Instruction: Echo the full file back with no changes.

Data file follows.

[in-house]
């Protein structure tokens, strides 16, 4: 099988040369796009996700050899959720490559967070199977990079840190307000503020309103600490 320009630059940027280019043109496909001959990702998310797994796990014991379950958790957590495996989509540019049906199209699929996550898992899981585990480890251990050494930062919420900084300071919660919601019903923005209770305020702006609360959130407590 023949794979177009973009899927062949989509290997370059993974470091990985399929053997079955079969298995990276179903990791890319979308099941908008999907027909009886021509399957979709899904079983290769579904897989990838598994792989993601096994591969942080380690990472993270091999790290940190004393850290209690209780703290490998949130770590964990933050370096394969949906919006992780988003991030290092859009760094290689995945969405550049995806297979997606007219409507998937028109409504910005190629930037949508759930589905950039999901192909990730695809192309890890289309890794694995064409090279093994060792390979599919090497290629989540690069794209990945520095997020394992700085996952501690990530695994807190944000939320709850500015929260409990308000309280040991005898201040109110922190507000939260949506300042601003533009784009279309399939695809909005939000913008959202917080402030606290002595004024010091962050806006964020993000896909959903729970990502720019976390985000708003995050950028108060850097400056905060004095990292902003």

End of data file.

[in-house]
């Protein structure tokens, strides 16, 4: 099988040369796009996700050899959720490559967070199977990079840190307000503020309103600490 320009630059940027280019043109496909001959990702998310797994796990014991379950958790957590495996989509540019049906199209699929996550898992899981585990480890251990050494930062919420900084300071919660919601019903923005209770305020702006609360959130407590 023949794979177009973009899927062949989509290997370059993974470091990985399929053997079955079969298995990276179903990791890319979308099941908008999907027909009886021509399957979709899904079983290769579904897989990838598994792989993601096994591969942080380690990472993270091999790290940190004393850290209690209780703290490998949130770590964990933050370096394969949906919006992780988003991030290092859009760094290689995945969405550049995806297979997606007219409507998937028109409504910005190629930037949508759930589905950039999901192909990730695809192309890890289309890794694995064409090279093994060792390979599919090497290629989540690069794209990945520095997020394992700085996952501690990530695994807190944000939320709850500015929260409990308000309280040991005898201040109110922190507000939260949506300042601003533009784009279309399939695809909005939000913008959202917080402030606290002595004024010091962050806006964020993000896909959903729970990502720019976390985000708003995050950028108060850097400056905060004095990292902003």